"She doesn't look for rosy outcomes or places to hide.
She greets each morning vowing to live her truth.
When the going gets bleak, she falls back into her boldness,
settles into its power, and stays grounded there."

The idea of rose-colored glasses suggests optimism and maybe even a little escapism... which is not a bad thing. But I came up with "bold-colored glasses" to suggest the view and vision of a fearless woman who, by my definition anyway, isn't trying to hide or escape or look for "rosy outcomes". She's looking to step into her boldness... to pull from her core the sound of her truth, and through that lens, and with that voice, to face the world with an intrepid optimism.

No matter what, no matter how unbelievably crazy and challenging life's assignments become, she stays grounded in her boldness and doesn't let her spirit become tainted with the darkness. She is often struggling to contribute her gifts, and at the same time, facing the barriers and turns of luck that bring her to her knees. But when the going gets bleak, she is never silenced, she rises again and again.

For many years I worked in social services for school districts, high-needs foster care placement, job-readiness programs. One of my proudest "start-ups" was a teen parent program and child care center for a large high school. To this day, when I think of fearless women, the faces of those young mothers crowd together in a snapshot in my mind. A portrait of bold hope. I listened to their stories of early abuse and neglect, and the self-fulfilling prophecies they heard repeatedly: you're not smart, you're not worthy, you'll never succeed, you're not even real.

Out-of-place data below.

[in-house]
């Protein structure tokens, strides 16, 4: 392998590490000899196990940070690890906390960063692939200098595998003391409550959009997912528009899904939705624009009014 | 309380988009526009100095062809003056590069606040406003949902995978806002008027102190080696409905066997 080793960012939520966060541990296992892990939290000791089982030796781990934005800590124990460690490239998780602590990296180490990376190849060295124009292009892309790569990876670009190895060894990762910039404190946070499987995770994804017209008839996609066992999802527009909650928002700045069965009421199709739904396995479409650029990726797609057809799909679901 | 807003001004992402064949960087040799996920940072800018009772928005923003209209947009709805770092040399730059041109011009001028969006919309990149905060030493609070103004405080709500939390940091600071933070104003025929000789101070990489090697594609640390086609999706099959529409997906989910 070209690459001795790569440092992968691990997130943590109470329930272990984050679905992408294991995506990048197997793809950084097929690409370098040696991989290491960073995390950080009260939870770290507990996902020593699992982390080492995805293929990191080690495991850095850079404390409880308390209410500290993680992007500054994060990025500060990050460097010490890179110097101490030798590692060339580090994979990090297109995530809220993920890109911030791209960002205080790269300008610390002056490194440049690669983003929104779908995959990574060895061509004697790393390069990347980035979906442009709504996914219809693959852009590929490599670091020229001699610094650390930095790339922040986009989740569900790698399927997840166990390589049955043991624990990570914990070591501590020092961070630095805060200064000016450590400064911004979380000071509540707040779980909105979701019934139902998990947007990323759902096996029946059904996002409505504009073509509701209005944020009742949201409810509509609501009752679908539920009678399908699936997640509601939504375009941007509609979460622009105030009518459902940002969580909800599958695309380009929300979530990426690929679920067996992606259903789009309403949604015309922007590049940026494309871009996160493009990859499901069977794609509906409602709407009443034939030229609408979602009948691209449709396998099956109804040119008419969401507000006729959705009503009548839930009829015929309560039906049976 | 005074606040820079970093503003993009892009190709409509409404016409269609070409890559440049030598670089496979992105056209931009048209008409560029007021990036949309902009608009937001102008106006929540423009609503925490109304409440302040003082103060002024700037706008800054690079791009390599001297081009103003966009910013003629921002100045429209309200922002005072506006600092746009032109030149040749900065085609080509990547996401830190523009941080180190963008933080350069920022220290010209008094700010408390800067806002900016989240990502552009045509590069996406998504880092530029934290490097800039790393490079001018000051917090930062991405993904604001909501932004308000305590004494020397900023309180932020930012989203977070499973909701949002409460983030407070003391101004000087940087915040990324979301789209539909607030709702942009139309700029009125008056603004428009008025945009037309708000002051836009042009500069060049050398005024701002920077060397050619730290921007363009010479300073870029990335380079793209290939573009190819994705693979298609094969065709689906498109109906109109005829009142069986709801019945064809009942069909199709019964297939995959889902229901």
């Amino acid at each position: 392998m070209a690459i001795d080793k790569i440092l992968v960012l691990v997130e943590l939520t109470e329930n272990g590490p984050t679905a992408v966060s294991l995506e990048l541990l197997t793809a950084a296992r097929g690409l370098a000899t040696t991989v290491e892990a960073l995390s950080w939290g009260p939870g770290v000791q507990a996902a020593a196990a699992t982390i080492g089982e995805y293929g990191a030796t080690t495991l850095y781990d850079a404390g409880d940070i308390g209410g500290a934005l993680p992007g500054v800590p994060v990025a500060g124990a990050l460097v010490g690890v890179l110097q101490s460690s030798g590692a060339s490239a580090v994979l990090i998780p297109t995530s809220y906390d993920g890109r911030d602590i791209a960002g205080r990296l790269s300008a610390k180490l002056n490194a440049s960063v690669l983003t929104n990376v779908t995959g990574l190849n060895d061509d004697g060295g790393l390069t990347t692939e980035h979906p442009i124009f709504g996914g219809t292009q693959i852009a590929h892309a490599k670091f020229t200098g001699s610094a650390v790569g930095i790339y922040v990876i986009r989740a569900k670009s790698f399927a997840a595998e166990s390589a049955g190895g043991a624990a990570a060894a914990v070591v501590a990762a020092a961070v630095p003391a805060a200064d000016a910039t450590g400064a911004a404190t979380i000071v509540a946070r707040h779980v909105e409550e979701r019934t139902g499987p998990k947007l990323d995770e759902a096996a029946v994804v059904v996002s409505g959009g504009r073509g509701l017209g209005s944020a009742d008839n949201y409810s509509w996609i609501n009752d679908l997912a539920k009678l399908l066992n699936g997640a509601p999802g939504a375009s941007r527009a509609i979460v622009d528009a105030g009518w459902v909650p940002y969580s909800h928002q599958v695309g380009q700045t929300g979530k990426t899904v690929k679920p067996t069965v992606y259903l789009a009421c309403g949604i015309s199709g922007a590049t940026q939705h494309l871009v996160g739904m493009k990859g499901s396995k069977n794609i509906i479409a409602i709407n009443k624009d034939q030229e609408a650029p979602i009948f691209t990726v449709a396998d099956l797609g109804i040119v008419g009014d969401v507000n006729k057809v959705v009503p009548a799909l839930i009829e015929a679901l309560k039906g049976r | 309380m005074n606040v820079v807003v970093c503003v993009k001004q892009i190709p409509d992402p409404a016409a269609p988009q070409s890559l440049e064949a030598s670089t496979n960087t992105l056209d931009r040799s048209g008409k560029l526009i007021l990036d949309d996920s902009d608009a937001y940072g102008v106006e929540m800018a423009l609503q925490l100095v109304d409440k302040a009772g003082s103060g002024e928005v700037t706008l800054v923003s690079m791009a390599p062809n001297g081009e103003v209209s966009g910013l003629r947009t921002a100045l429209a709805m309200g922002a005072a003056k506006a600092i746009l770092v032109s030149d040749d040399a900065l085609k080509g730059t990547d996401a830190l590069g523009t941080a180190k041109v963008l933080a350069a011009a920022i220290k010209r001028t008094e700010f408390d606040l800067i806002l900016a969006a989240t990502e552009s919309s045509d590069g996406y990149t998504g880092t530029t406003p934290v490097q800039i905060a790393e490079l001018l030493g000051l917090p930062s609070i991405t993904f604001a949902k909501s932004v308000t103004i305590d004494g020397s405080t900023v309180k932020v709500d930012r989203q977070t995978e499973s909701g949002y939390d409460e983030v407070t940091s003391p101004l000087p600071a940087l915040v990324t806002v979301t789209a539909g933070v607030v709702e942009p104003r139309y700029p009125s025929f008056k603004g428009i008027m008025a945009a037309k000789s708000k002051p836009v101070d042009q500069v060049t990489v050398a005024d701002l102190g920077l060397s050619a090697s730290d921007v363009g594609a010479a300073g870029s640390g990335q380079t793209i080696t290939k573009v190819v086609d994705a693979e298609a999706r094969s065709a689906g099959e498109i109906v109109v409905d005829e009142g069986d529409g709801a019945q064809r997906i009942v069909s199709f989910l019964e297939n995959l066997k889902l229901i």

There was no reason on earth any of them should feel hopeful. So, I could never figure out why or where the spark came from - the light that would fill these battered spirits with confidence and hope for a possible future. Really, it astounded me. But with opportunity and safety, and connection to a circle of love and kinship, would rise up such awesome, sweet believers. Believers in the notion that I am worthy and I can do this: graduate; go to college; get a job; feel damned good about myself; silence my demons; heal my pain. Not all succeeded, not all overcame the weight of disadvantage, poverty and abuse. But the fact that many did still sobers and inspires me when I am hosting my own pity party.

I recently became a member of World Pulse. I highly recommend it to anyone who wants to connect, on an international level, to efforts around the world that empower women through encouraging and validating their voices and providing opportunity. I'm a big believer in micro-financing for women and cultivating pathways to leadership for women. I have both been saddened to tears and inspired to tears, hearing the stories of women displaced, physically and emotionally scarred, suffering every loss... yet who have a burning desire to rise up and create something, build something, restore something. It astounds me again and again... the resiliency and deep power of hope that flickers still.